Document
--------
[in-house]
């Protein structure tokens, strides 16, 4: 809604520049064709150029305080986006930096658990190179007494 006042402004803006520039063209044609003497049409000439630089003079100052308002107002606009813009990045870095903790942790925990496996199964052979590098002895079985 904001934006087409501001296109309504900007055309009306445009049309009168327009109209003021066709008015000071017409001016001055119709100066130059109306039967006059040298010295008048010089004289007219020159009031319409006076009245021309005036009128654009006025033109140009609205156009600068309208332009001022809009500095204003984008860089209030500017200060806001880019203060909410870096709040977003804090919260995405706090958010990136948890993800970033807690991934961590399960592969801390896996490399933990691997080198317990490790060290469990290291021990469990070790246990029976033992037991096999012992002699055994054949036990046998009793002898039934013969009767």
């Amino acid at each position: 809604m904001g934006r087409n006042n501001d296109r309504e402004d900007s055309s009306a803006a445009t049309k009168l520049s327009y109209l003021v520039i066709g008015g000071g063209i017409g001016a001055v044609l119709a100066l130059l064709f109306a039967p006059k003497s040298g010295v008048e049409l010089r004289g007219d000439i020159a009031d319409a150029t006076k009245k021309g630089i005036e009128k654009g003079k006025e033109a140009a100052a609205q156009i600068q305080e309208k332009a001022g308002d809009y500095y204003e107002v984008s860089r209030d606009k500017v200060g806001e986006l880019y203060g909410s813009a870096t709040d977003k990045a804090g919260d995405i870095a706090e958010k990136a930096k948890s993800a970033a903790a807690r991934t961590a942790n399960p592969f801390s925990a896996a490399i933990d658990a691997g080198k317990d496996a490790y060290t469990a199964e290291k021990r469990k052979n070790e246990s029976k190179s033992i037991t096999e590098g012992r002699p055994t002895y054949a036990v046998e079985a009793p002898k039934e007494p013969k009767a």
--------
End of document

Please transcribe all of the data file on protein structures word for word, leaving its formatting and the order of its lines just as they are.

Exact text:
[in-house]
């Protein structure tokens, strides 16, 4: 809604520049064709150029305080986006930096658990190179007494 006042402004803006520039063209044609003497049409000439630089003079100052308002107002606009813009990045870095903790942790925990496996199964052979590098002895079985 904001934006087409501001296109309504900007055309009306445009049309009168327009109209003021066709008015000071017409001016001055119709100066130059109306039967006059040298010295008048010089004289007219020159009031319409006076009245021309005036009128654009006025033109140009609205156009600068309208332009001022809009500095204003984008860089209030500017200060806001880019203060909410870096709040977003804090919260995405706090958010990136948890993800970033807690991934961590399960592969801390896996490399933990691997080198317990490790060290469990290291021990469990070790246990029976033992037991096999012992002699055994054949036990046998009793002898039934013969009767």
């Amino acid at each position: 809604m904001g934006r087409n006042n501001d296109r309504e402004d900007s055309s009306a803006a445009t049309k009168l520049s327009y109209l003021v520039i066709g008015g000071g063209i017409g001016a001055v044609l119709a100066l130059l064709f109306a039967p006059k003497s040298g010295v008048e049409l010089r004289g007219d000439i020159a009031d319409a150029t006076k009245k021309g630089i005036e009128k654009g003079k006025e033109a140009a100052a609205q156009i600068q305080e309208k332009a001022g308002d809009y500095y204003e107002v984008s860089r209030d606009k500017v200060g806001e986006l880019y203060g909410s813009a870096t709040d977003k990045a804090g919260d995405i870095a706090e958010k990136a930096k948890s993800a970033a903790a807690r991934t961590a942790n399960p592969f801390s925990a896996a490399i933990d658990a691997g080198k317990d496996a490790y060290t469990a199964e290291k021990r469990k052979n070790e246990s029976k190179s033992i037991t096999e590098g012992r002699p055994t002895y054949a036990v046998e079985a009793p002898k039934e007494p013969k009767a």